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MERNEPTAḤ (Greek, Μενεφθυς):

Egyptian king, the fourth of the 19th dynasty; a prominent figure in the discussions concerning the historicalness and chronology of Israel's exodus from Egypt. He was the son and successor of the famous Rameses II. (Sesostris), who is known to have built the cities enumerated in Ex. i. 11. Consequently, no conclusion seemed more certain than this: Rameses II. was the Pharaoh of the oppression; Merneptaḥ, that of the Exodus, which thus would date from the middle or end of the thirteenth century B.C. The discovery of the famous Israel inscription by Petrie ("Six Temples," plates 13-14) has now made this conclusion very doubtful. Line 27 in this inscription, a song of triumph over all foreign enemies of Egypt (Libyans, Hittites, Canaan, Ashkelon, Gezer, Yenu'ama), closes with the words: "Israel ["Y-s-ir(a)-'a-ra"] is annihilated (pulled out], without any [further] growth; Palestine has become like a widow [i.e., helpless] for Egypt." These words, dating from the fifth year of Merneptaḥ, seem to point most naturally to Israel as settled in Palestine; though they have been construed as an allusion to the twelve tribes still wandering in the desert or still being held under bondage in Goshen.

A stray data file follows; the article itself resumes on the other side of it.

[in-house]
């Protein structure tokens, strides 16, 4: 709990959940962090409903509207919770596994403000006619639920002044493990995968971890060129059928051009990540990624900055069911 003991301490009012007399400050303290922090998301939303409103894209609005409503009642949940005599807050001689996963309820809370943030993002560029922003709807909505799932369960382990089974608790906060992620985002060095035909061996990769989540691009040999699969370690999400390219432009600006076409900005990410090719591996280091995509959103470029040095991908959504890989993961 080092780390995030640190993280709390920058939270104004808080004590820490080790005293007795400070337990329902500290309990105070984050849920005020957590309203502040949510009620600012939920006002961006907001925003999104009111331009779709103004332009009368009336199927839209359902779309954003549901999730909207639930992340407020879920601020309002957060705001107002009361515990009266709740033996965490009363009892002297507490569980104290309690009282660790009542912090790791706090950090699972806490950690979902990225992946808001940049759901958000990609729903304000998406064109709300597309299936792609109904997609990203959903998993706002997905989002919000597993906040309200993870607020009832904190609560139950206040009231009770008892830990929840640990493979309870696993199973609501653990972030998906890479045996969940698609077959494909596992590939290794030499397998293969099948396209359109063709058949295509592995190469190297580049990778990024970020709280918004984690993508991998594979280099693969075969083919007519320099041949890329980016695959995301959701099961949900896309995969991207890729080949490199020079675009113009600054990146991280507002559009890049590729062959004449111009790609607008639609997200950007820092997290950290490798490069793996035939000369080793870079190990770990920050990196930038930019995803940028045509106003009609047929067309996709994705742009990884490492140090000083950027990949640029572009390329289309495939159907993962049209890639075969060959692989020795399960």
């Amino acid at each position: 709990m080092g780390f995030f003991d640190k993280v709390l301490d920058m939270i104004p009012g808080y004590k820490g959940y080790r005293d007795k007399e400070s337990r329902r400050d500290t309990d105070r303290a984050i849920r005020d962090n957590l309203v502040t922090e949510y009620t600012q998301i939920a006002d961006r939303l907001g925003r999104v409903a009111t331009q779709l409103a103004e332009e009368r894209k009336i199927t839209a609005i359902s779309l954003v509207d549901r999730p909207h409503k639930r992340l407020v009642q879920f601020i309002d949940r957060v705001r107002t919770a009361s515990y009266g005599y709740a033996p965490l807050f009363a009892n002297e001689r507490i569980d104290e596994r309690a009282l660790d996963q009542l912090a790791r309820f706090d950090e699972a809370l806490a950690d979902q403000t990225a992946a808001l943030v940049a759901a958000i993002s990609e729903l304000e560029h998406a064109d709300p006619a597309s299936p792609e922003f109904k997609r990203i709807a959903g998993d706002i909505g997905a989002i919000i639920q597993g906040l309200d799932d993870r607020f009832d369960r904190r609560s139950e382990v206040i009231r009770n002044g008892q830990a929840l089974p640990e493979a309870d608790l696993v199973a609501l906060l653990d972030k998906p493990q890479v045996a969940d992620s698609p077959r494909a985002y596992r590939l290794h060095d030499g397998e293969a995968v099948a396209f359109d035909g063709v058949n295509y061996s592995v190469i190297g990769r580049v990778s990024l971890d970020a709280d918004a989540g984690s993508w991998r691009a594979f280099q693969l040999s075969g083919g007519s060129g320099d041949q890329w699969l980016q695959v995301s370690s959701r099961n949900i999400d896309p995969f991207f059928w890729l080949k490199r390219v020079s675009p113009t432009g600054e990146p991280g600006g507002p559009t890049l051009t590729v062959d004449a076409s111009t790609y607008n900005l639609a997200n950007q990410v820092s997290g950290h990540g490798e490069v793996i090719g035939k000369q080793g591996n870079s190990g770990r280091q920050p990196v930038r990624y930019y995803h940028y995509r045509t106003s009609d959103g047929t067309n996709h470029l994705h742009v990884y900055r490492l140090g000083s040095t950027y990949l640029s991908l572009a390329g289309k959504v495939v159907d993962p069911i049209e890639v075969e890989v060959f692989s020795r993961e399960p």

Merneptaḥ reigned for at least twenty-five years, the first five of which were filled with desperate attacks on Egypt by Libyan tribes and by pirates from Europe and Asia Minor. Palestine and central Syria remained tributary, however. The buildings of the king (at Karnak, etc.) are not considerable. His mummy has recently been found at Thebes, and is now in the Museum at Cairo.

E. G. H. W. M. M.
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